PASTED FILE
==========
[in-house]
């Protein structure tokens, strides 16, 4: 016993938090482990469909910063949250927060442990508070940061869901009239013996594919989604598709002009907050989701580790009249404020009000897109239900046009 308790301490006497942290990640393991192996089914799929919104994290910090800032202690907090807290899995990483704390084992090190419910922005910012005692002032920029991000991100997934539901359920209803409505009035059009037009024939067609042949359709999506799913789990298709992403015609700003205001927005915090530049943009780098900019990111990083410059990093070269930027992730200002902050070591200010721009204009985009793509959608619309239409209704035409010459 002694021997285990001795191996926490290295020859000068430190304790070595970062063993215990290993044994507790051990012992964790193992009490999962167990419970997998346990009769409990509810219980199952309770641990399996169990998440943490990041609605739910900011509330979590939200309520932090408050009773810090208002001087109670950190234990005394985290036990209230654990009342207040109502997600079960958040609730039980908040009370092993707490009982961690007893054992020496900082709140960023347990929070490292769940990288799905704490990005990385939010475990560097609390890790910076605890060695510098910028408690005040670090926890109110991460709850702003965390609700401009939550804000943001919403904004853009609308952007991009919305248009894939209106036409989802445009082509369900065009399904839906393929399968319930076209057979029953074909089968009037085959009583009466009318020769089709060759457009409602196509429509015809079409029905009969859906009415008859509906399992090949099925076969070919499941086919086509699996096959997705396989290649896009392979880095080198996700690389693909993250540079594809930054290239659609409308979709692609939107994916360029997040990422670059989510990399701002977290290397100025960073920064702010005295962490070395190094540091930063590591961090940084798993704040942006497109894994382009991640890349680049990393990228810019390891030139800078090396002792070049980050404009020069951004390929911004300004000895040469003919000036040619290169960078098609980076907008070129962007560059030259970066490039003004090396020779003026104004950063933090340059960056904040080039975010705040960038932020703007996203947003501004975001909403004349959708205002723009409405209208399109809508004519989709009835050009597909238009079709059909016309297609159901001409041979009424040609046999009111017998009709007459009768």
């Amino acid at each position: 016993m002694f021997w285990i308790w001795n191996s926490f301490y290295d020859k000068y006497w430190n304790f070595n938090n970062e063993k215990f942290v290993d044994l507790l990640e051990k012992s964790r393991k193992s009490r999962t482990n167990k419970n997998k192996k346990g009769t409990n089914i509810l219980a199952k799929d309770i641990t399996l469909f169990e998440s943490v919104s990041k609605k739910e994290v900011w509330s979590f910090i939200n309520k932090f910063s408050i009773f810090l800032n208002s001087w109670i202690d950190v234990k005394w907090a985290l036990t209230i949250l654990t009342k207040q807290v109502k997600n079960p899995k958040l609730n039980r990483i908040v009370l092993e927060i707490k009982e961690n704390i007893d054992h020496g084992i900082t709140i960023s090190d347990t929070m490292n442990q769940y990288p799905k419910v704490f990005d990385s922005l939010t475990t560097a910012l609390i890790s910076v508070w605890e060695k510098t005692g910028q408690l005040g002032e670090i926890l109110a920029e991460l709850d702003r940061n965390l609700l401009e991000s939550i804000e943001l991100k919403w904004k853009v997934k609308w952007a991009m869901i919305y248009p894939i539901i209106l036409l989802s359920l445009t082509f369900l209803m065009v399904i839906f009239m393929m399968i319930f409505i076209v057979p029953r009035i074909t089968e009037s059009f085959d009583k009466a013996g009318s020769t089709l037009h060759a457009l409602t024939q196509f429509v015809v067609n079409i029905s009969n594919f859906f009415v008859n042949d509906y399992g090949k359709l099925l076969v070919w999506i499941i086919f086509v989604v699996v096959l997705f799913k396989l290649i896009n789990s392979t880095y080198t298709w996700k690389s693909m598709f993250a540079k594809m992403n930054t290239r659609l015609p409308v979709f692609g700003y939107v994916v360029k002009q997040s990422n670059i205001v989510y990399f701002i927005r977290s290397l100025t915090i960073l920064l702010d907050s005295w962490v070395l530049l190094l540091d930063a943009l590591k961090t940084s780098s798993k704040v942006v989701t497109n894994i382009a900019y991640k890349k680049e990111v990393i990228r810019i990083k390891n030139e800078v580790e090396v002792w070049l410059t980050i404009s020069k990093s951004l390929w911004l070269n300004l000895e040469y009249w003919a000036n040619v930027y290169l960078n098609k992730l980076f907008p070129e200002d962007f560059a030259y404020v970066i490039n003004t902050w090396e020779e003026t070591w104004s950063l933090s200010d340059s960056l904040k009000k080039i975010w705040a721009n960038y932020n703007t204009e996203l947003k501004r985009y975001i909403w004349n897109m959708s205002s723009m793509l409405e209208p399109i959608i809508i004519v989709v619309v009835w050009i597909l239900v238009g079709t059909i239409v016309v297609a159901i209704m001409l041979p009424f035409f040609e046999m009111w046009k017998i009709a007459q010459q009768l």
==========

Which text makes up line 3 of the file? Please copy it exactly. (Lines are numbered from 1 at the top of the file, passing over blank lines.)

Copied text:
């Amino acid at each position: 016993m002694f021997w285990i308790w001795n191996s926490f301490y290295d020859k000068y006497w430190n304790f070595n938090n970062e063993k215990f942290v290993d044994l507790l990640e051990k012992s964790r393991k193992s009490r999962t482990n167990k419970n997998k192996k346990g009769t409990n089914i509810l219980a199952k799929d309770i641990t399996l469909f169990e998440s943490v919104s990041k609605k739910e994290v900011w509330s979590f910090i939200n309520k932090f910063s408050i009773f810090l800032n208002s001087w109670i202690d950190v234990k005394w907090a985290l036990t209230i949250l654990t009342k207040q807290v109502k997600n079960p899995k958040l609730n039980r990483i908040v009370l092993e927060i707490k009982e961690n704390i007893d054992h020496g084992i900082t709140i960023s090190d347990t929070m490292n442990q769940y990288p799905k419910v704490f990005d990385s922005l939010t475990t560097a910012l609390i890790s910076v508070w605890e060695k510098t005692g910028q408690l005040g002032e670090i926890l109110a920029e991460l709850d702003r940061n965390l609700l401009e991000s939550i804000e943001l991100k919403w904004k853009v997934k609308w952007a991009m869901i919305y248009p894939i539901i209106l036409l989802s359920l445009t082509f369900l209803m065009v399904i839906f009239m393929m399968i319930f409505i076209v057979p029953r009035i074909t089968e009037s059009f085959d009583k009466a013996g009318s020769t089709l037009h060759a457009l409602t024939q196509f429509v015809v067609n079409i029905s009969n594919f859906f009415v008859n042949d509906y399992g090949k359709l099925l076969v070919w999506i499941i086919f086509v989604v699996v096959l997705f799913k396989l290649i896009n789990s392979t880095y080198t298709w996700k690389s693909m598709f993250a540079k594809m992403n930054t290239r659609l015609p409308v979709f692609g700003y939107v994916v360029k002009q997040s990422n670059i205001v989510y990399f701002i927005r977290s290397l100025t915090i960073l920064l702010d907050s005295w962490v070395l530049l190094l540091d930063a943009l590591k961090t940084s780098s798993k704040v942006v989701t497109n894994i382009a900019y991640k890349k680049e990111v990393i990228r810019i990083k390891n030139e800078v580790e090396v002792w070049l410059t980050i404009s020069k990093s951004l390929w911004l070269n300004l000895e040469y009249w003919a000036n040619v930027y290169l960078n098609k992730l980076f907008p070129e200002d962007f560059a030259y404020v970066i490039n003004t902050w090396e020779e003026t070591w104004s950063l933090s200010d340059s960056l904040k009000k080039i975010w705040a721009n960038y932020n703007t204009e996203l947003k501004r985009y975001i909403w004349n897109m959708s205002s723009m793509l409405e209208p399109i959608i809508i004519v989709v619309v009835w050009i597909l239900v238009g079709t059909i239409v016309v297609a159901i209704m001409l041979p009424f035409f040609e046999m009111w046009k017998i009709a007459q010459q009768l």